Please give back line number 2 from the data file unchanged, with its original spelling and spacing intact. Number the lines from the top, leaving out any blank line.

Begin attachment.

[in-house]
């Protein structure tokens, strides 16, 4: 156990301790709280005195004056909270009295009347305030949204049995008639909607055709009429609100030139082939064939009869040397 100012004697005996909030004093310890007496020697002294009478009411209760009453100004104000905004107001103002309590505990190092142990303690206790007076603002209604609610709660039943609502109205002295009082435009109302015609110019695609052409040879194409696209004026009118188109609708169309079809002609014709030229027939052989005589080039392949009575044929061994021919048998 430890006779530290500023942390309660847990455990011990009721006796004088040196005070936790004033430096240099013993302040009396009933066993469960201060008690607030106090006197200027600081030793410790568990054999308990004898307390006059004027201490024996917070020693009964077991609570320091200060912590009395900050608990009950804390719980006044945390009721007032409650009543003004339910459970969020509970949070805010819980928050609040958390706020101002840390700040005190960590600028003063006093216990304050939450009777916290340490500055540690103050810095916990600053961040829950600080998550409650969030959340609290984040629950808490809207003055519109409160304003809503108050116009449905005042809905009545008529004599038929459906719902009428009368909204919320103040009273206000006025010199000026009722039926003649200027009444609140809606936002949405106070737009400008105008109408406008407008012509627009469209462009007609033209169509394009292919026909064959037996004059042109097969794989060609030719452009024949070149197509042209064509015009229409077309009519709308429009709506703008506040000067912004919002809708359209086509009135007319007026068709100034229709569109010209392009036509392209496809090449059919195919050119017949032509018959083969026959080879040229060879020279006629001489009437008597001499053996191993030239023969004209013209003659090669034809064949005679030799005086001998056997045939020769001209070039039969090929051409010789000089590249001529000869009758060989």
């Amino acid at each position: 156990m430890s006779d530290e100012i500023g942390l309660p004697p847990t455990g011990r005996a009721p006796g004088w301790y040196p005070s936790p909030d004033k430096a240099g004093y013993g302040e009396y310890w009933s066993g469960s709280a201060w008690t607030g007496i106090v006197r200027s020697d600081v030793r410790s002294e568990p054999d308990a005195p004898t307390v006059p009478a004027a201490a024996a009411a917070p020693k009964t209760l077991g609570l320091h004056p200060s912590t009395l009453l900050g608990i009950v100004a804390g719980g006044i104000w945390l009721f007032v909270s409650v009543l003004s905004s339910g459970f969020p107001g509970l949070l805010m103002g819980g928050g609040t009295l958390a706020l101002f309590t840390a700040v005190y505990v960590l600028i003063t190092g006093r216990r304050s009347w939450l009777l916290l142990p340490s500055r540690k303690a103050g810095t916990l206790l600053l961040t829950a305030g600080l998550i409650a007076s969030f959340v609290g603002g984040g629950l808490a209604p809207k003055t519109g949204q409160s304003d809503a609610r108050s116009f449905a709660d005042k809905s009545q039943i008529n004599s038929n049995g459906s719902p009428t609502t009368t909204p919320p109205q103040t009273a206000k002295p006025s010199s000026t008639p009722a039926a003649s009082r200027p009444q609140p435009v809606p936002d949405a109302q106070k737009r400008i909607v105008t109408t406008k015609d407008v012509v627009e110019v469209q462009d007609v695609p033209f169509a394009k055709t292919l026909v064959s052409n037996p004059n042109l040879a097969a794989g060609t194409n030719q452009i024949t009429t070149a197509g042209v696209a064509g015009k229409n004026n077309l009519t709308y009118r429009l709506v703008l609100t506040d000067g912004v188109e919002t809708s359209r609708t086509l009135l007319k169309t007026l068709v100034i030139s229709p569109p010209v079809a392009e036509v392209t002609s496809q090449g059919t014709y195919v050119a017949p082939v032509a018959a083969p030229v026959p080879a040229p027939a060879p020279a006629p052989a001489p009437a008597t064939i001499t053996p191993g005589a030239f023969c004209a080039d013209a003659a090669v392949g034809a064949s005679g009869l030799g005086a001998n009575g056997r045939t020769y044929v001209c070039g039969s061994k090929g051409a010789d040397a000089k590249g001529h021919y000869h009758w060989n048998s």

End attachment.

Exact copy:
């Protein structure tokens, strides 16, 4: 156990301790709280005195004056909270009295009347305030949204049995008639909607055709009429609100030139082939064939009869040397 100012004697005996909030004093310890007496020697002294009478009411209760009453100004104000905004107001103002309590505990190092142990303690206790007076603002209604609610709660039943609502109205002295009082435009109302015609110019695609052409040879194409696209004026009118188109609708169309079809002609014709030229027939052989005589080039392949009575044929061994021919048998 430890006779530290500023942390309660847990455990011990009721006796004088040196005070936790004033430096240099013993302040009396009933066993469960201060008690607030106090006197200027600081030793410790568990054999308990004898307390006059004027201490024996917070020693009964077991609570320091200060912590009395900050608990009950804390719980006044945390009721007032409650009543003004339910459970969020509970949070805010819980928050609040958390706020101002840390700040005190960590600028003063006093216990304050939450009777916290340490500055540690103050810095916990600053961040829950600080998550409650969030959340609290984040629950808490809207003055519109409160304003809503108050116009449905005042809905009545008529004599038929459906719902009428009368909204919320103040009273206000006025010199000026009722039926003649200027009444609140809606936002949405106070737009400008105008109408406008407008012509627009469209462009007609033209169509394009292919026909064959037996004059042109097969794989060609030719452009024949070149197509042209064509015009229409077309009519709308429009709506703008506040000067912004919002809708359209086509009135007319007026068709100034229709569109010209392009036509392209496809090449059919195919050119017949032509018959083969026959080879040229060879020279006629001489009437008597001499053996191993030239023969004209013209003659090669034809064949005679030799005086001998056997045939020769001209070039039969090929051409010789000089590249001529000869009758060989």